Tributes to Banbury war hero who took part in the D-Day landings
Ken Thompson passed away peacefully in his sleep this month, aged 101
A war hero from Banbury who took part in the D-Day landings has died, aged 101.
Kenneth Richard Thompson, known as Ken, was awarded five service medals along with the Legion D’Honneur for his role during World War Two.
He passed away on January 4.
His family have written the following tribute to Ken, who met his wife near Brackley and then brought up their family in Banbury.
Here is the family's tribute:
Ken was born in St Albans in 1919 and after a short while he moved with his family to Culworth.
At 17 he joined the Territorial Army with a few friends. He was therefore called up two days before war broke out and fought with the 1st Northamptonshire Yeomanry for 61/2 six-and-a-half-years.
We knew he took part in the D-Day landings but like many veterans he never talked about it. It was only when we applied for his Legion D’honneur that he sat down with me and shared some of his experiences.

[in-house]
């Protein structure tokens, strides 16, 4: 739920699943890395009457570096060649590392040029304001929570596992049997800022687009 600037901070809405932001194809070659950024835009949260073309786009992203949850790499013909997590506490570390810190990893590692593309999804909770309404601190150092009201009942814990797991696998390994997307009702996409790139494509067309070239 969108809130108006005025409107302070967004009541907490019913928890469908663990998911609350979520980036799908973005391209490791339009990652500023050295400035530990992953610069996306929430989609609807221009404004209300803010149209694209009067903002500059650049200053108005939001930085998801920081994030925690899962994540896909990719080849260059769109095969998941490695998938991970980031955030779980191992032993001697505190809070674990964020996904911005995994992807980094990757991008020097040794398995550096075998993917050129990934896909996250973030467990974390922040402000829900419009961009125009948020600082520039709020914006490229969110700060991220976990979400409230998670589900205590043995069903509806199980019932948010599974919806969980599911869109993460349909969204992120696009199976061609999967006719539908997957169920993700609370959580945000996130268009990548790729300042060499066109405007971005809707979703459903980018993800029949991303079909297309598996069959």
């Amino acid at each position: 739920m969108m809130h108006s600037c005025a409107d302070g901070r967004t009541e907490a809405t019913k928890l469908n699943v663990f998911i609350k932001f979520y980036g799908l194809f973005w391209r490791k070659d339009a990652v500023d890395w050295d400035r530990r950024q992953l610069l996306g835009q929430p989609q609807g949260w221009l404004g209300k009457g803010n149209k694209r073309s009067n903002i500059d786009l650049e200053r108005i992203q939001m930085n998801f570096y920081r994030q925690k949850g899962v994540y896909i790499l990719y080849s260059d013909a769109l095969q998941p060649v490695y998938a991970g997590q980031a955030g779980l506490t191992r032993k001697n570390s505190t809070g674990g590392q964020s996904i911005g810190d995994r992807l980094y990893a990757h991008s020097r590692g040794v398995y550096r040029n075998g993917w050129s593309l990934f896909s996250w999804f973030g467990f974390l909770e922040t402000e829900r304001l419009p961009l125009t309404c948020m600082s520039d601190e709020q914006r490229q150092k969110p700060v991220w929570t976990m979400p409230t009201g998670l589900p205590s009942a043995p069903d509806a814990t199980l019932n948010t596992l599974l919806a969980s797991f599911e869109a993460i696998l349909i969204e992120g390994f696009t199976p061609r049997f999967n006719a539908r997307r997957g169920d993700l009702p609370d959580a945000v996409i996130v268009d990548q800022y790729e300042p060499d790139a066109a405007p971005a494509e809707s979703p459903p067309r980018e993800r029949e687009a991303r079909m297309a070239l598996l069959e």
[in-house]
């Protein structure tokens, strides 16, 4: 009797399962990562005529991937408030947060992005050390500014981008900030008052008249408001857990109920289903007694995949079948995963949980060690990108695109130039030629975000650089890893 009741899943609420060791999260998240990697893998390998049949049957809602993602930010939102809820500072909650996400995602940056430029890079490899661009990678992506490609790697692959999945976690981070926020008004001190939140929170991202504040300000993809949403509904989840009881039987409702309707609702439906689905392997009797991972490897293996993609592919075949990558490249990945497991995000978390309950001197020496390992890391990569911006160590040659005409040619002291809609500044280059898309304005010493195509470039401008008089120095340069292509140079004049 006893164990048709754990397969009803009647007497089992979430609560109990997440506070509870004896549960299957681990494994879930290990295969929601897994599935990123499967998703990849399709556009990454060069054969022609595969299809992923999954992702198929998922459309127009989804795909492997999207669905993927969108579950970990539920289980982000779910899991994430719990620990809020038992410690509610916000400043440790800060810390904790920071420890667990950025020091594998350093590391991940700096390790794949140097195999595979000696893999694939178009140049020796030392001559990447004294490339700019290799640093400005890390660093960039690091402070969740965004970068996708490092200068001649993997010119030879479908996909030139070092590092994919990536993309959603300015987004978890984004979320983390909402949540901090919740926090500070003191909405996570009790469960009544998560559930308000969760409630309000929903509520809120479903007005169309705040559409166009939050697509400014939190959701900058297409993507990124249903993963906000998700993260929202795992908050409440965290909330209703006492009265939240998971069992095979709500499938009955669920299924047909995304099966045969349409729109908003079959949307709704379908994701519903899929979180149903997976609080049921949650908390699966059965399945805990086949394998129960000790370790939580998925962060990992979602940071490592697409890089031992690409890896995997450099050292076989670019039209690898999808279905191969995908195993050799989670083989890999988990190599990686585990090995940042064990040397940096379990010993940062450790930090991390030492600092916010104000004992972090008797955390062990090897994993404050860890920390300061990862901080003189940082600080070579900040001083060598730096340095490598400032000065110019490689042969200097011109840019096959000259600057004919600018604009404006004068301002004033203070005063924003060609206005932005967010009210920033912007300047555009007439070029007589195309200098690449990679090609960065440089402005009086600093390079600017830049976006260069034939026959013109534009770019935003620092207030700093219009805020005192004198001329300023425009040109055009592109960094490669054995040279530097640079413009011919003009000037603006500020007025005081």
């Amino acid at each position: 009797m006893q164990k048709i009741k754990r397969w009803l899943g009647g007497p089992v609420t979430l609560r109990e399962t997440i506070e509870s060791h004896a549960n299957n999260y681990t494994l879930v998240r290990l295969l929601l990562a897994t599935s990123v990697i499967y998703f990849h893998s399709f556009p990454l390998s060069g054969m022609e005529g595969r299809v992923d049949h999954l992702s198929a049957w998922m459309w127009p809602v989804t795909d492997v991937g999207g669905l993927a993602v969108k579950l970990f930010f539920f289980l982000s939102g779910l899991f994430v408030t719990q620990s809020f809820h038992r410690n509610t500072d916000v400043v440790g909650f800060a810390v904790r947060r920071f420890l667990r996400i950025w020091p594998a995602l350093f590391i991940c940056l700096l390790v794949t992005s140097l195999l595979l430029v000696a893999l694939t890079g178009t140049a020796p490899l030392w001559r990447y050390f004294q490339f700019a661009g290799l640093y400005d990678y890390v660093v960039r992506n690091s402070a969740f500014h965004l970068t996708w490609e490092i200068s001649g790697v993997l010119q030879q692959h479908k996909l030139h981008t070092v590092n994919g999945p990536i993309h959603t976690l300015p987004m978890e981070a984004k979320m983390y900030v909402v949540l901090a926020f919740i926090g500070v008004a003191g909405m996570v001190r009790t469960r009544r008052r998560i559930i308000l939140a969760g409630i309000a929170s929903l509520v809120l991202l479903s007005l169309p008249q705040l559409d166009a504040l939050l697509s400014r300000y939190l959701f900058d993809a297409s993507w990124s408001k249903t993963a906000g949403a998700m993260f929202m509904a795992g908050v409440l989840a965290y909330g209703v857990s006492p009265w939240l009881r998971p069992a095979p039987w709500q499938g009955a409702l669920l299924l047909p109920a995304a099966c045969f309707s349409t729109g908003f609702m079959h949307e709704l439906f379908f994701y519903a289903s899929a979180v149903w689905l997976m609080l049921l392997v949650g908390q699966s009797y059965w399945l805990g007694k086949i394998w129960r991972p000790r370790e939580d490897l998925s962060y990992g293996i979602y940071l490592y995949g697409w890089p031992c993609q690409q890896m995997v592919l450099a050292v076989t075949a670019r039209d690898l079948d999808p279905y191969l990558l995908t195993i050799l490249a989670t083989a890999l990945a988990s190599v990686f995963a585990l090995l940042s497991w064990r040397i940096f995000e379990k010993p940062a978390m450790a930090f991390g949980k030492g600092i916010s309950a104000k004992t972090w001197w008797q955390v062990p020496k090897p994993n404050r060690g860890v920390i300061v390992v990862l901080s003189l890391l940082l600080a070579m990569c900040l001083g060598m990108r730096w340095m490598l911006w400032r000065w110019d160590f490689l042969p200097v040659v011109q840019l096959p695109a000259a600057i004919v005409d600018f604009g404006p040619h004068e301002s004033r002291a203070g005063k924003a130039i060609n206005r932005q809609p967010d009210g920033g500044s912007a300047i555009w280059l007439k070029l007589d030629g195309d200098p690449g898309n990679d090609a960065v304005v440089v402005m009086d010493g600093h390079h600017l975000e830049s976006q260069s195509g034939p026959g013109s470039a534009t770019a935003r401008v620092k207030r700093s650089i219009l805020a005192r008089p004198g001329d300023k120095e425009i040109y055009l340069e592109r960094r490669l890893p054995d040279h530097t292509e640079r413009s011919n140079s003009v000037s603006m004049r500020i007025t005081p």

He took part in the D-Day landings, driving a jeep from a landing craft on to Gold beach near Le Hamel. During the war he was involved in the liberation of both France and Holland.
Working with the engineers he was also one of the first people to cross the Rhine and watched the Paratroopers landing at Arnhem. He also talked about sleeping under his Jeep and his boots freezing to his feet. For his involvement in the war he was awarded another five service medals along with the Legion D’Honneur.
He met his wife Doris while he was on guard duty at Merediths yard, Brackley. They kept in touch throughout the war and married when he was demobbed. They moved to Whitfield and Ken went back to work at Alcan, cycling there and back. They had two sons Stewart and Keith and then moved to Banbury, living on Bretch Hill, where they brought up their boys.
Ken took voluntary redundancy from Alcan and for a short while worked for Cherwell District Council, mowing the grass in the parks. After leaving Alcan, Ken and Doris bought a house in Kingsway, Banbury.
When Doris became ill, Ken looked after her at home until she had to go in to a care home. He spent every day there with her until her death 20 years ago.
Ken continued living in his own home enjoying visits from his family. Which by now had expanded to include five grandchildren and seven great grandchildren. He always said he would keep going until he saw his granddaughter get married and that event happened nearly 10 years ago!
In the last few years Ken had carers come in to enable him to stay in his own home and he passed away peacefully in his sleep on January 4, aged 101.